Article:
water. They eventually drive the boat out as far as Kennebunk where they collect larger traps thrown in threes in deeper waters. As they drive between locations, Kelly goes to the front of the boat and leans against the side while grabbing the edge of the window. She balances herself and practices breathing. She searches for balance. Once she opens her eyes she glances down and identifies her fathers ashes in an urn on the dashboard of the boat. “He would have loved being here doing this,” she smiles. She brought them aboard months ago and they have stayed. A sign of permanence and dedication that speaks volumes. Kelly has found her place in the Bittersweet Atlantic company by channeling her big personality. Each morning as they head out into the water Kelly pulls out her phone and broadcasts on Facebook live. She tells an anecdote or lesson she finds important which are often from one of the many AA meetings she attends, sends out shout-outs to those who have been a big part of her previous day or simply tells viewers what life on the boat is like that day. Bo rarely makes an appearance and if he does it is the back of his head. She laughs and shrugs. Oh well. She hopes that she can drum up interest in the Bittersweet. She started a Facebook page and has collected a large following that Kinsman is all but oblivious to. “He doesn’t know what to think of me sometimes,” said Kelly. “He just goes with the flow. Sometimes he doesn’t know how to talk to people or he will tell me to do something and not hear himself and how he sounds. I am working on him.” They have found a balance. She has found balance. The days are long and they rarely end when they pull up to the harbor. On this day they unload their lobsters to take to the pound to sell. When pressed, Kinsman says the boat is named the Bittersweet because it reflects life. “You know, life is not always perfect,” Kinsman says offhandedly, careful to not exactly make eye contact. “You don’t always get what you want. Things don’t always go how you want them to go.” At about this time, a friend and fellow Perkins Cove employee shows up with a large piece of chocolate covered caramel sprinkled with sea salt. She gives it to Kinsman and cackles as she asks if she can buy some lobster off the boat. Kinsman takes a big bite of the chocolate, ever the sweet tooth, and hands it over to Kelly. “Oh, who would have thought that caramel and salt would taste so good? Try that.” The salty sweetness of the caramel and the bitterness of the dark chocolate give him an idea as he looks over at his boat. “Hey, let’s go get some ice cream, it’s on me.” A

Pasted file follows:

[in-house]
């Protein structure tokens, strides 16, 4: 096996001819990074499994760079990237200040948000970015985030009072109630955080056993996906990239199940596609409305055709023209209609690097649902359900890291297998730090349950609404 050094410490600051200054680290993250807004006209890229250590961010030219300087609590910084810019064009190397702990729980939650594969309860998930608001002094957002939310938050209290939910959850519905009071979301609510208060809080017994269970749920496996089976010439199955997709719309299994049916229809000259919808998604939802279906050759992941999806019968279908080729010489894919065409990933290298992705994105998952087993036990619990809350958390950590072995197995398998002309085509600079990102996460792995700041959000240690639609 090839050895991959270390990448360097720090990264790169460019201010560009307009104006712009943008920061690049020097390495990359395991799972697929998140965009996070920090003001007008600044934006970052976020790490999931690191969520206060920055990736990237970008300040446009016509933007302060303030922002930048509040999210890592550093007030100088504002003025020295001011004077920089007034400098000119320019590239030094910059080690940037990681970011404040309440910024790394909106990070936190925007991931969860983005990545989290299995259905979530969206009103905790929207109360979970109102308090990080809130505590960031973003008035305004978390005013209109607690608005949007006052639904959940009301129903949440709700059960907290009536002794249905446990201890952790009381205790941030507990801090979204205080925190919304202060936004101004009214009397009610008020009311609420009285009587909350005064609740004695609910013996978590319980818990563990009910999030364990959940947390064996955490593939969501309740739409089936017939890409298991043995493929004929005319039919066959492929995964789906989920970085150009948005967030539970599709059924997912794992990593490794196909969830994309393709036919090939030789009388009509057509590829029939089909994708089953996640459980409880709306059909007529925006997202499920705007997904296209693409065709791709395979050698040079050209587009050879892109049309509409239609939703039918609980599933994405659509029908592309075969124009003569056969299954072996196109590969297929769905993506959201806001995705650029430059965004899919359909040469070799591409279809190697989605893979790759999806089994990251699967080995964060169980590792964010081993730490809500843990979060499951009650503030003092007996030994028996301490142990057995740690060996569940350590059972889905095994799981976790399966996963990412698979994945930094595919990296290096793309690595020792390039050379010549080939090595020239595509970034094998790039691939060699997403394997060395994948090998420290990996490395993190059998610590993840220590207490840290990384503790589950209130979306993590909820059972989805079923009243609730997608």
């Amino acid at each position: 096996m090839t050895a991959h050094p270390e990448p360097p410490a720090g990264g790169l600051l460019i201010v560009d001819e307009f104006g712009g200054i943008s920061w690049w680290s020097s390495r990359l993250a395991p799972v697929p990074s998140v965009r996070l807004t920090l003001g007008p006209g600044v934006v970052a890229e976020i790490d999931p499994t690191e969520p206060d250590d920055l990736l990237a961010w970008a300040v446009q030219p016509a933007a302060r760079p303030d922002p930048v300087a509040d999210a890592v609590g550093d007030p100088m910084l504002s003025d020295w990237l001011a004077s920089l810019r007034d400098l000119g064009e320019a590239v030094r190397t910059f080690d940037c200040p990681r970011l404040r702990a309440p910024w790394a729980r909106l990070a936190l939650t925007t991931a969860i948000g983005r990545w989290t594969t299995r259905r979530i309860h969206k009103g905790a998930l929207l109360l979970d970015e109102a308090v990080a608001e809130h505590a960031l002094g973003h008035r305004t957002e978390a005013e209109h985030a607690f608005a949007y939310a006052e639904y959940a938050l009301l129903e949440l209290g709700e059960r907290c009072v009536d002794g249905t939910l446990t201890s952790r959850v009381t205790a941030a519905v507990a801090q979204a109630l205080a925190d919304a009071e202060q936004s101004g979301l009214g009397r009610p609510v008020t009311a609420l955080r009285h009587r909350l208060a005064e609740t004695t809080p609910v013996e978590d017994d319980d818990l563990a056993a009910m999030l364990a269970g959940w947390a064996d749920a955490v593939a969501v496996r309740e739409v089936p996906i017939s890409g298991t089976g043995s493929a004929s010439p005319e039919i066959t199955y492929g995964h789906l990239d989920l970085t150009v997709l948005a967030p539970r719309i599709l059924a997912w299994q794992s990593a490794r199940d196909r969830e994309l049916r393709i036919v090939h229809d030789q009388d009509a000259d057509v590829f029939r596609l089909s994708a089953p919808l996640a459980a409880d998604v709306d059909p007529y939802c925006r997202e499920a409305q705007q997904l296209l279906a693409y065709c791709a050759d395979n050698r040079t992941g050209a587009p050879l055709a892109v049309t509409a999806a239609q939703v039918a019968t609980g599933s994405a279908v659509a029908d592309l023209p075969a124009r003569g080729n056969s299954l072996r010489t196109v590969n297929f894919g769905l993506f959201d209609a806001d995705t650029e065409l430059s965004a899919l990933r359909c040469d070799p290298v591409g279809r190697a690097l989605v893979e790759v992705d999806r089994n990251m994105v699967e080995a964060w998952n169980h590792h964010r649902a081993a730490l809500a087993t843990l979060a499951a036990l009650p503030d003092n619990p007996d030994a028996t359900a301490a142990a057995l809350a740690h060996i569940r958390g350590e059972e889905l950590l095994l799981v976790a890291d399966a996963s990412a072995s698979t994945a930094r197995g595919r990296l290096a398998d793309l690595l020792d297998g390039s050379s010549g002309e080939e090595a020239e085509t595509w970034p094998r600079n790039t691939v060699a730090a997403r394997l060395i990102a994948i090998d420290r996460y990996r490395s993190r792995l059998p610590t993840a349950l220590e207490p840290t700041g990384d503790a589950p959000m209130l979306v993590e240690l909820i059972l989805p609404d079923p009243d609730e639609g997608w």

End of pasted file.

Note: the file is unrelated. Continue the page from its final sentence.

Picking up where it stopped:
After a long 9 hour day on the boat, Amy Kelly puts her feet up and rests while the catch of the day is unloaded and sold at a lobster pound. AWAY | 23